MI weekly selection #327

Researchers create computers in human cells

The human body’s similarity to a computer inspired researchers at ETH Zurich to use CRISPR gene editing to build dual-core processors in human cells. The development could lead to the creation of biocomputers to diagnose and treat diseases.

New Atlas

Brain cells linked to sleep co-opted by general anesthesia

General anesthesia drugs work by taking over neural activity in the brain that induces sleep. The in-depth knowledge about the neural circuitry could lead to more effective medications for sleep disorders, say the researchers.

Science Daily

Infants’ immune disease treated with gene therapy

Ten babies with X-linked severe combined immunodeficiency, or “bubble boy” disease, who received a gene therapy that replaces a defective gene variant soon after birth were successfully treated and had normal growth and development without complications or side effects. The findings also showed healthy immune systems and vaccine response among treated infants, but more studies are needed to identify any long-term issues.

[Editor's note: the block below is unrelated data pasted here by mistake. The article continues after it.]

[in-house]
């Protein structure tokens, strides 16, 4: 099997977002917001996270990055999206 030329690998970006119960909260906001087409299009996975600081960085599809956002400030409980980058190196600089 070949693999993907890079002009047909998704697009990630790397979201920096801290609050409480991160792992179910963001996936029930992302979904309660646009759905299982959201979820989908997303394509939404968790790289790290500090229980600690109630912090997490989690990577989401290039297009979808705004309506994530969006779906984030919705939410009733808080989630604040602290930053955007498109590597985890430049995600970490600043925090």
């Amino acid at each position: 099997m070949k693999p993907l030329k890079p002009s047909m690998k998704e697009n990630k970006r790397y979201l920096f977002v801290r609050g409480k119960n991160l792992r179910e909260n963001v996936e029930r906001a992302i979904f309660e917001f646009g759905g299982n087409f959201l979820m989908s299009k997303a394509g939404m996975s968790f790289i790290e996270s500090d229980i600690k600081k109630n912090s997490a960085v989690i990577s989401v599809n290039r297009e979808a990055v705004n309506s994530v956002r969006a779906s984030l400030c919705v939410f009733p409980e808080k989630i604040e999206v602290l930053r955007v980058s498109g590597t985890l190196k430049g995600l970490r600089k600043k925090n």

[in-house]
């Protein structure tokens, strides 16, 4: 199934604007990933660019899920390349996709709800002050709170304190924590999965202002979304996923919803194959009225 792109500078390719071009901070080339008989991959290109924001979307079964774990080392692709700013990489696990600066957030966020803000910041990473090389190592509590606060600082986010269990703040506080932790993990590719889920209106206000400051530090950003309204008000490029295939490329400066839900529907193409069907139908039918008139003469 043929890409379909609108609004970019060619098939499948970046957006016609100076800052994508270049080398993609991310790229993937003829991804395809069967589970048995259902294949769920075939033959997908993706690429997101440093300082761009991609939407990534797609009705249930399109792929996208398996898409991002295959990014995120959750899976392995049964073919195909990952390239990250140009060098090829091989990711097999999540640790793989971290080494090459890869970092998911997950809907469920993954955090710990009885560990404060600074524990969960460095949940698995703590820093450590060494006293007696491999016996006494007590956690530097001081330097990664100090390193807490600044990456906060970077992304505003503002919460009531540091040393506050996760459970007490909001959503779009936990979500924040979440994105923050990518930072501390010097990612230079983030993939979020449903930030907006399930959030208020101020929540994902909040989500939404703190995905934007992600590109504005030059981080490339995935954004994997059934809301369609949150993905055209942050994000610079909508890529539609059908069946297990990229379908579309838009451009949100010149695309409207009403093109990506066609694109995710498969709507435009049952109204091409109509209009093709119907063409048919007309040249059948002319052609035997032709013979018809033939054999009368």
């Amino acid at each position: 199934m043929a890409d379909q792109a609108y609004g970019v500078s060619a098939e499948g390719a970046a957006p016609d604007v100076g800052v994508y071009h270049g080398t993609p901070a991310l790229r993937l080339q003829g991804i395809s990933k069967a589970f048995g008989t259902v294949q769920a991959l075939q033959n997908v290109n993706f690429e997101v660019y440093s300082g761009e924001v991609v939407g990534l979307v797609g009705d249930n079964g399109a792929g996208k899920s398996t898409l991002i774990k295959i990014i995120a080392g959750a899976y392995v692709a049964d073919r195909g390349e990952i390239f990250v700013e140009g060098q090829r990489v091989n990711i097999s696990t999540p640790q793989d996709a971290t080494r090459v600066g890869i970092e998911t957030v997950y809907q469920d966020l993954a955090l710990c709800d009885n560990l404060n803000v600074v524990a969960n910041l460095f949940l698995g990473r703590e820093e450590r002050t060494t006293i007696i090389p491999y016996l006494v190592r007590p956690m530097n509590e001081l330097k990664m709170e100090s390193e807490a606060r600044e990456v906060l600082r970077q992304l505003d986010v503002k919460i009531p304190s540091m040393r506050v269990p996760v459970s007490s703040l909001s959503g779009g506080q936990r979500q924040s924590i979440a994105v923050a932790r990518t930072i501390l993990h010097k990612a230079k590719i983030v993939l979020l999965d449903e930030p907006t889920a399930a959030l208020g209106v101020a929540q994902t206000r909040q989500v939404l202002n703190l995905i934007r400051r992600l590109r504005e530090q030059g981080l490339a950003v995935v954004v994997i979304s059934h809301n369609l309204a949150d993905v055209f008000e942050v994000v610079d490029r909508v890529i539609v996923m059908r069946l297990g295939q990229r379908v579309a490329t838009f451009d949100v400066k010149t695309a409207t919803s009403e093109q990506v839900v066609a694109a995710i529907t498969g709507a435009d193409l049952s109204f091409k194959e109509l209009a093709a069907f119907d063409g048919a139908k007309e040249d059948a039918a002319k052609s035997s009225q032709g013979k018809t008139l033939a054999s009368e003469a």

The Washington Post

Dead pig brains somewhat revived

Scientists have restored or preserved some cellular function in brains from pigs that had been dead several hours. The experiment involved pumping a chemical cocktail into the brains for six hours after the pigs had been dead for four hours, then comparing them to untreated brains.

The New York Times

Interstellar debris may help speed up formation of planets

Some interstellar objects that were kicked out of their original star systems may help seed planetary formation elsewhere. Researchers surmise that such ejected debris may possibly speed up the formation process.

Scientific American

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